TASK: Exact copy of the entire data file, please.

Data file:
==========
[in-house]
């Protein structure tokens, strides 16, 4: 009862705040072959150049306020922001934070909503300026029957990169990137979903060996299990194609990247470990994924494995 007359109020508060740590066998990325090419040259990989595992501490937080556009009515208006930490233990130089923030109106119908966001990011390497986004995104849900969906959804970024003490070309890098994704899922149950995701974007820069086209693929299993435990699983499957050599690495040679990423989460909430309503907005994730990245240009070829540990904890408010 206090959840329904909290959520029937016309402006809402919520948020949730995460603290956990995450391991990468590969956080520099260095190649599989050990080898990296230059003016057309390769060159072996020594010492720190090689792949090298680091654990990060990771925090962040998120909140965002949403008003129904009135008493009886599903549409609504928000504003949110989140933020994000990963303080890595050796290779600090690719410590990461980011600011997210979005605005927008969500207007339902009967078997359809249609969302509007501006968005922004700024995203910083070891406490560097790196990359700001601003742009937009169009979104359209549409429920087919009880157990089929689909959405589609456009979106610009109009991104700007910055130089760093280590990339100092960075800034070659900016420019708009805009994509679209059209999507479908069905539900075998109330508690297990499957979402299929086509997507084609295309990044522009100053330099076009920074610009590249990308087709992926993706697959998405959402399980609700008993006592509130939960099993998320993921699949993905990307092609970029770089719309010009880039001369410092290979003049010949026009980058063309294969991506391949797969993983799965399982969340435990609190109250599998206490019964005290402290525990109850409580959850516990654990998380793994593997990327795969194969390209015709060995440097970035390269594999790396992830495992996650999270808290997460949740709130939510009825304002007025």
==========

[in-house]
């Protein structure tokens, strides 16, 4: 009862705040072959150049306020922001934070909503300026029957990169990137979903060996299990194609990247470990994924494995 007359109020508060740590066998990325090419040259990989595992501490937080556009009515208006930490233990130089923030109106119908966001990011390497986004995104849900969906959804970024003490070309890098994704899922149950995701974007820069086209693929299993435990699983499957050599690495040679990423989460909430309503907005994730990245240009070829540990904890408010 206090959840329904909290959520029937016309402006809402919520948020949730995460603290956990995450391991990468590969956080520099260095190649599989050990080898990296230059003016057309390769060159072996020594010492720190090689792949090298680091654990990060990771925090962040998120909140965002949403008003129904009135008493009886599903549409609504928000504003949110989140933020994000990963303080890595050796290779600090690719410590990461980011600011997210979005605005927008969500207007339902009967078997359809249609969302509007501006968005922004700024995203910083070891406490560097790196990359700001601003742009937009169009979104359209549409429920087919009880157990089929689909959405589609456009979106610009109009991104700007910055130089760093280590990339100092960075800034070659900016420019708009805009994509679209059209999507479908069905539900075998109330508690297990499957979402299929086509997507084609295309990044522009100053330099076009920074610009590249990308087709992926993706697959998405959402399980609700008993006592509130939960099993998320993921699949993905990307092609970029770089719309010009880039001369410092290979003049010949026009980058063309294969991506391949797969993983799965399982969340435990609190109250599998206490019964005290402290525990109850409580959850516990654990998380793994593997990327795969194969390209015709060995440097970035390269594999790396992830495992996650999270808290997460949740709130939510009825304002007025």